The existing policy of Government of India on the payment of royalties under Foreign Technology Collaboration provides for automatic approval of foreign technology transfers involving payment of lump sum fee of US$ 2 million and payment of royalty of 5% on domestic sales and 8% on exports. In addition, where there is no technology transfer is involved, royalty up to 2% on exports and 1% on domestic sales is allowed under automatic route on use of trade marks and brand names of the foreign collaborator. Separate norms are available for the hotel sector vide Press Note 18 (1991 series) and Press Note 1 (1995 series). Technology transfers involving payments above these limits required prior permission of the Government of India (Project Approval Board, Department of Industrial Policy and Promotion). 

 

2.         The Government of India has reviewed the extant policy and it has been decided to permit, with immediate effect, payments of royalty, lump sum fee for transfers of technology and payment of use of trade mark / brand name on the automatic route i.e. without any approval of the Government of India. All such payments will be subject to Foreign Exchange Management (Current Account Transactions) Rules, 2000 as amended from time to time.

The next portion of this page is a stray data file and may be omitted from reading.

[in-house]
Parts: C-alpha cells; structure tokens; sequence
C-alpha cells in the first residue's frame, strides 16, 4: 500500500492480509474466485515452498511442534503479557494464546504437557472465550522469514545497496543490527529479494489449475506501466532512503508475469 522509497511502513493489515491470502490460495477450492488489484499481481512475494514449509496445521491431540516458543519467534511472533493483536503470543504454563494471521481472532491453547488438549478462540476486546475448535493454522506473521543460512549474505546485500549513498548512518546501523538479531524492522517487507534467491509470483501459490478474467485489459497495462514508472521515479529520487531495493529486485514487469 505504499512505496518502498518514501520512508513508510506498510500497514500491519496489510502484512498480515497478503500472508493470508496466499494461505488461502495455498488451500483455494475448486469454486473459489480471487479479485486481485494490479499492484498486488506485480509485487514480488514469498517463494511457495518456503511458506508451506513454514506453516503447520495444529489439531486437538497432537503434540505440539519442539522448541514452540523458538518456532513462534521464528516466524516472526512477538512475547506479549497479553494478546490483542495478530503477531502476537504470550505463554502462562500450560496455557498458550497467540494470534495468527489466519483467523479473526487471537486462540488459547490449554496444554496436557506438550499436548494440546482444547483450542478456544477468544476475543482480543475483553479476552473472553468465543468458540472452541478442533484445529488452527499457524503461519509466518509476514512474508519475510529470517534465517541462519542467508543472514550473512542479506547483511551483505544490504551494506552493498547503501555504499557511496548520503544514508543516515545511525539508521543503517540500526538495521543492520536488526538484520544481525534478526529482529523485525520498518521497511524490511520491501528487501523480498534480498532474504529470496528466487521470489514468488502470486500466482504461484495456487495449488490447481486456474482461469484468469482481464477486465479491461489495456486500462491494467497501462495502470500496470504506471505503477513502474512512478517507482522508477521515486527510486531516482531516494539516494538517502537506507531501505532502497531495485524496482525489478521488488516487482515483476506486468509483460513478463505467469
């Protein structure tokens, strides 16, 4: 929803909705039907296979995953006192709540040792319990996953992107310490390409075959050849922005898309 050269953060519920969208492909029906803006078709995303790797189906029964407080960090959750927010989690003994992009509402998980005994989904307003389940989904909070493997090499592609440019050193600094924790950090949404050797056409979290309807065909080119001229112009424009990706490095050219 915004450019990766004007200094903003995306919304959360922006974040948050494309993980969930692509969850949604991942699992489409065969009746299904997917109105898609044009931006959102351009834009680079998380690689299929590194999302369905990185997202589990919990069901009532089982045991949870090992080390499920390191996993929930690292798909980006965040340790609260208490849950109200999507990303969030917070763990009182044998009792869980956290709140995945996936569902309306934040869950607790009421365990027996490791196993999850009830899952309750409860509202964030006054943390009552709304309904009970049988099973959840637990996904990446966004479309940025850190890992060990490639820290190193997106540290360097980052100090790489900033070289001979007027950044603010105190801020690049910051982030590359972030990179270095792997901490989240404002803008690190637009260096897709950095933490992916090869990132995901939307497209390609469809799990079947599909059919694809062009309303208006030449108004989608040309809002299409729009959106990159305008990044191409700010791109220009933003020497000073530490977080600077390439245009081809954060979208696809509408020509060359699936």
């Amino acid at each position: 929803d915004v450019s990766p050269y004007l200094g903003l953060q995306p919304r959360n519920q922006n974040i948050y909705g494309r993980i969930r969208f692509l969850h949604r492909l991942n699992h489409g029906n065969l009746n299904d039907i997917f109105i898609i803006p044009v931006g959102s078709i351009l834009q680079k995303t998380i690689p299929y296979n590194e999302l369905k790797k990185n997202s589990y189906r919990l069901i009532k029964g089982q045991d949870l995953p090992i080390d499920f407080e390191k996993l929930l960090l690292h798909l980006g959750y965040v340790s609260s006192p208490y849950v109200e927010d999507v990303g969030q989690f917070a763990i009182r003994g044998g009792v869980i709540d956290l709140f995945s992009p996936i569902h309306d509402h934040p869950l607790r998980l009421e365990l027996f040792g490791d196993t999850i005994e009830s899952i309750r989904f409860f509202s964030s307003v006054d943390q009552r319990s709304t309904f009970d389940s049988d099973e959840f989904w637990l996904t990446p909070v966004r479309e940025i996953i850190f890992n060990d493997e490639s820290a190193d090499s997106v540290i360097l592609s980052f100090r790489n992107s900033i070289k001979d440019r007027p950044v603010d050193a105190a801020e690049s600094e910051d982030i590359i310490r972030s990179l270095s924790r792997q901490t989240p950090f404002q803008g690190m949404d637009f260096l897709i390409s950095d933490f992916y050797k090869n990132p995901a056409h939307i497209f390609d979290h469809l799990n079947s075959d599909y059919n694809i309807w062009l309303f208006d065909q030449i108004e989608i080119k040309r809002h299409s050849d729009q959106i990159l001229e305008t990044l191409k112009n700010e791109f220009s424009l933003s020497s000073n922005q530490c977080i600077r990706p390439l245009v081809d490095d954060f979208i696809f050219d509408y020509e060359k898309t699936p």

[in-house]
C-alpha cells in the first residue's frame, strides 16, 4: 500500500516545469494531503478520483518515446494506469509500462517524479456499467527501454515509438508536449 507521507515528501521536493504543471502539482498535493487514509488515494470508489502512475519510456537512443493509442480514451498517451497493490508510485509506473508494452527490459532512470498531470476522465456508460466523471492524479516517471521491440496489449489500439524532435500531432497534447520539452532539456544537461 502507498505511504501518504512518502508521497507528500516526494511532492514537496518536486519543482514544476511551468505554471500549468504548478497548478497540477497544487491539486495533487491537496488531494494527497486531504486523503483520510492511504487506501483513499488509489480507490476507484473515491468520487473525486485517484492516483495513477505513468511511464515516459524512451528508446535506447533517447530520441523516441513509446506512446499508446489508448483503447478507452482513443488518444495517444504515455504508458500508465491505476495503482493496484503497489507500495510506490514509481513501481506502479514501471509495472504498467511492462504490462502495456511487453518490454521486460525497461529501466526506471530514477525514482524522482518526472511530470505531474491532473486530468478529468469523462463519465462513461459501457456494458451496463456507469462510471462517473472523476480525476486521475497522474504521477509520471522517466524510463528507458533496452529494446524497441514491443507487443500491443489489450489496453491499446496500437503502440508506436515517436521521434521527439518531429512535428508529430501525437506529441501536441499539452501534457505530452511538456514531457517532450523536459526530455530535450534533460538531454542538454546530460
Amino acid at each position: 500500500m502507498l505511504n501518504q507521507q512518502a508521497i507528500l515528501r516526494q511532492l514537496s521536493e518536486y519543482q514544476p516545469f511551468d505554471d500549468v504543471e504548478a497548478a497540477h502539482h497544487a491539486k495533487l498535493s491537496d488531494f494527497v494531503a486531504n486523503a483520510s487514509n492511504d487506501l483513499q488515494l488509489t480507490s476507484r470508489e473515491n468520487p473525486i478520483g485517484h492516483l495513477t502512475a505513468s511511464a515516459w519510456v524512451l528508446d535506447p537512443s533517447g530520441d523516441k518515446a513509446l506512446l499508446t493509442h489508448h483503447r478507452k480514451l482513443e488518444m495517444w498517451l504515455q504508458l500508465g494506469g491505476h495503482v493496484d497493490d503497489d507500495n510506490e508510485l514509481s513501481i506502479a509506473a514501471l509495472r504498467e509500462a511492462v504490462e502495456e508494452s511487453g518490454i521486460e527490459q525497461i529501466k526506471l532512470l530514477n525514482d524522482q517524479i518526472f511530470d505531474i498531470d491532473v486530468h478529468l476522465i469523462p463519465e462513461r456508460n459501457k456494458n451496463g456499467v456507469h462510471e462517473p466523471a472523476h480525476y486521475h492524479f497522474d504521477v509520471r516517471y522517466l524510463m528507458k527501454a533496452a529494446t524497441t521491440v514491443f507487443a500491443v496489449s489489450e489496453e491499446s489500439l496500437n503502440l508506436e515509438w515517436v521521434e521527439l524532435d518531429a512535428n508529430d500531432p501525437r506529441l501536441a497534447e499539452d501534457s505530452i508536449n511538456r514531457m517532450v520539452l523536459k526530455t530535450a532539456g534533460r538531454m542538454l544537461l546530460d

following restrictions on remittances by residents.

      

3.         A suitable post-reporting system  for technology transfer / collaborations and use of trade mark / brand name will be notified by the Government separately.